Top Ten Banned Book: Absolutely True Diary of a Part Time Indian

ALA Top Ten Most Frequently Challenged Books, Banned and Challenged Books

I suddenly understood that if every moment of a book should be taken seriously, then every moment of a life should be taken seriously as well.”

Junior, Chapter 11 
Absolutely True Diary of a Part-Time Indian

If number of challenges are a marker of the serious themes of a book, Sherman Alexie’s The Absolutely True Diary of a Part-Time Indian is worthy of close attention as one of the top ten most challenged books of all time. The novel features a teenager born with disabilities including encephalitis, who has grown up on a reservation in Spokane, Washington. Fourteen-year-old Arnold, or “Junior” is a cartoonist and book worm with a fiercely protective best friend, Rowdy. Soon after they start freshman year, Junior transfers from a school on the “rez” to one in a small white town, 22 miles away. Although his parents support his decision, everyone else on the rez sees him as a traitor. Throughout the book, Junior struggles with questions about community and identity. He is determined to improve himself and overcome poverty despite the handicaps of birth and race. Cartoons, font changes and dark humor illuminate the serious themes of the book in a way that even the most reluctant readers can connect with and enjoy.

The Absolutely True Diary of a Part-Time Indian was the most-challenged book in the United States from 2010 to 2019 and was named one of the top ten most challenged books in 2010, 2011, 2012, 2013, 2014, 2017, 2018, and 2020. This book was banned and challenged for profanity, sexual references, and allegations of sexual misconduct by the author. One of the more recent challenges took place in Wichita, Kansas, this past year. The book was challenged by the grandparent of a ninth-grade student. A 12-member committee reviewed the challenge and decided as of March 2022 to no longer allow teachers to use a set of the novels approved for classrooms. The district also removed the novel from the library at Derby North Middle School. The committee recommended adding a “mature” label to copies at the high school library.

Publishers Weekly described the YA novel as the “Native American equivalent of Angela’s Ashes, a coming-of-age story so well observed that its very rootedness in one specific culture is also what lends it universality, and so emotionally honest that the humor almost always proves painful.” Other review sources were equally complimentary.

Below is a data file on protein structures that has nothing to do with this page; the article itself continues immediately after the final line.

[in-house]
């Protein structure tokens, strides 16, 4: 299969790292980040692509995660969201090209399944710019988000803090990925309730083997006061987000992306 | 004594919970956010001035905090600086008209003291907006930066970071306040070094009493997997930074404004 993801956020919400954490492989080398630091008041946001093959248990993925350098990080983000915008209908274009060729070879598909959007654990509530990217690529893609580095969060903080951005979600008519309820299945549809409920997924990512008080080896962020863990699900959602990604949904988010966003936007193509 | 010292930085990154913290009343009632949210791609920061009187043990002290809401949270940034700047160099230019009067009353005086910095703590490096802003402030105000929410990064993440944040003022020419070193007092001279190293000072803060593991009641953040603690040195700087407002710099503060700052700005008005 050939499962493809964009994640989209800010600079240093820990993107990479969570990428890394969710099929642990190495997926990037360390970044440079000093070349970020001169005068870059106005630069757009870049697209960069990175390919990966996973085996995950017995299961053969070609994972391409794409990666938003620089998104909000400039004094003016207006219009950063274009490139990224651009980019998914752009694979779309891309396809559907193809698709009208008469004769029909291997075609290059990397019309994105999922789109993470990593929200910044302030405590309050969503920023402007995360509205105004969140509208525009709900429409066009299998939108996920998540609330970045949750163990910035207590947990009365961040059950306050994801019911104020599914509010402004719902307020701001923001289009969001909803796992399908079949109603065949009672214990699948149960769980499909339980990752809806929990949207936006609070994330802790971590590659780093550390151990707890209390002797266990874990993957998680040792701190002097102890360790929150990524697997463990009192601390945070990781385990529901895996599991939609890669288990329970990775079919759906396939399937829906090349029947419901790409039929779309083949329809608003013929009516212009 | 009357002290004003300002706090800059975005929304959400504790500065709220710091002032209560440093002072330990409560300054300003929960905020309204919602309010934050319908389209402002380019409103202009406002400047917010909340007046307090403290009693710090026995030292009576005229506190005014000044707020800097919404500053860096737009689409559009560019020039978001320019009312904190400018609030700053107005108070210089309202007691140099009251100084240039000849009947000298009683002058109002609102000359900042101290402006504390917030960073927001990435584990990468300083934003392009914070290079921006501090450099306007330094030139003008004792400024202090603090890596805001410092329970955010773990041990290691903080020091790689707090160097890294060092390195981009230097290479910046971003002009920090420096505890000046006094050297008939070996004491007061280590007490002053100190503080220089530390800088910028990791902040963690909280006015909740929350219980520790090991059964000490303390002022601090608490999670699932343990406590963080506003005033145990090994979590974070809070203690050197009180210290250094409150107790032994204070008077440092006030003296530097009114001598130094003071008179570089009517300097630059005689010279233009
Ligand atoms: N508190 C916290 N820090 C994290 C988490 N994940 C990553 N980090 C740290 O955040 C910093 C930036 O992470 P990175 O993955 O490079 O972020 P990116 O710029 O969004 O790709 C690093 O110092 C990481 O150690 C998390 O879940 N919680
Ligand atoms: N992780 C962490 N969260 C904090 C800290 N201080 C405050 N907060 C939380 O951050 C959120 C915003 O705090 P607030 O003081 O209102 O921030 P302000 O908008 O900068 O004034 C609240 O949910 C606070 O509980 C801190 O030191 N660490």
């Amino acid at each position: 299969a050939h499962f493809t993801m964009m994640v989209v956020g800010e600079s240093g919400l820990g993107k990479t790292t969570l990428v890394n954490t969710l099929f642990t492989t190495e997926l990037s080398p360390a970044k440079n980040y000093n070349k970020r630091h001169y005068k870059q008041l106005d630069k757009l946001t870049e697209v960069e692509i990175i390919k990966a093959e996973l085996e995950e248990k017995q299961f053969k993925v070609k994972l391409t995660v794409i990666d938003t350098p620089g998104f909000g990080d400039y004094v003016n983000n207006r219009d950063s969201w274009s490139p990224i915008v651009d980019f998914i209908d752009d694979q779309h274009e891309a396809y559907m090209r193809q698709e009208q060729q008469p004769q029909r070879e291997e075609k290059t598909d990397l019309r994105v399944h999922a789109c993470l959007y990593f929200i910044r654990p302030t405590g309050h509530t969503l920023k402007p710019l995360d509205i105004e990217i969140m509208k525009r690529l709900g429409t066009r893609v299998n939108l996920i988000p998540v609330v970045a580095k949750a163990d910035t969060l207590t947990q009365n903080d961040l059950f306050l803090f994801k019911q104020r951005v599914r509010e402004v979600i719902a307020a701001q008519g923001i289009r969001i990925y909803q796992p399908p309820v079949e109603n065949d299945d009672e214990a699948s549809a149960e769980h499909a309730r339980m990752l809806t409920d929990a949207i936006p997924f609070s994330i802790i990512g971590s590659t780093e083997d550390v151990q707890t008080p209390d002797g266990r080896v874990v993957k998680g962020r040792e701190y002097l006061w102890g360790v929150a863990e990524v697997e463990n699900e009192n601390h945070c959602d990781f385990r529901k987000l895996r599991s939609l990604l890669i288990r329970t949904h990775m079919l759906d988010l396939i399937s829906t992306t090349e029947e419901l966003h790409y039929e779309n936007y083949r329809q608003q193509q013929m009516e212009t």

“Alexie’s humor and prose are easygoing and well suited to his young audience, and he doesn’t pull many punches as he levels his eye at stereotypes both warranted and inapt.  A few of the plotlines fade to gray by the end, but this ultimately affirms the incredible power of best friends to hurt and heal in equal measure. Younger teens looking for the strength to lift themselves out of rough situations would do well to start here.”


Horn Book Magazine, NPR and School Library Journal also offered favorable reviews. A Kirkus starred review, offered the following, “Alexie nimbly blends sharp wit with unapologetic emotion in his first foray into young-adult literature… The reservation’s poverty and desolate alcoholism offer early mortality and broken dreams, but Junior’s knowledge that he must leave is rooted in love and respect for his family and the Spokane tribe. He also realizes how many other tribes he has, from ‘the tribe of boys who really miss … their best friends’ to ‘the tribe of tortilla chips-and-salsa lovers.’ Junior’s keen cartoons sprinkle the pages as his fluid narration deftly mingles raw feeling with funny, sardonic insight.”

In spite of having received numerous awards and recognition, including the following:

  • A Junior Library Guild selection;
  • Boston Globe-Horn Book Award, 2008;
  • National Book Award, Young People’s Literature, 2007;
  • Odyssey Award, 2009;
  • Notable Book for a Global Society, 2008;
  • American Indian Youth Literature Award winner, 2008;
  • “Best Books of 2007”, School Library Journal
  • YALSA 2008 “Top Ten Best Books for Young Adults,”  

… the book remains one of the top ten most challenged books across the country.

Librarians and teachers looking to further expand their Native Voices collection might also want to explore Cynthia Letich’s website and the Heartdrum imprint for recommendations and an educator’s guide. The imprint “evokes the heartbeat of the Native community” by publishing books representing today’s 600+ tribal Nations located within the borders of the United States and Canada. Heartdrum is “dedicated to shining a spotlight on Native and First Nations characters, topics, and points of view while raising up Indigenous creatives as well as their literary and visual art.” Cynthia Leitich Smith is the author of Sisters of the Neversea, Rain Is Not My Indian Name, Indian Shoes, Jingle Dancer, and Hearts Unbroken, which won the American Indian Library Association’s Youth Literature Award. Most recently, she was named the 2021 NSK Neustadt Laureate. Cynthia is the author-curator of Heartdrum, and a citizen of the Muscogee (Creek) Nation. 

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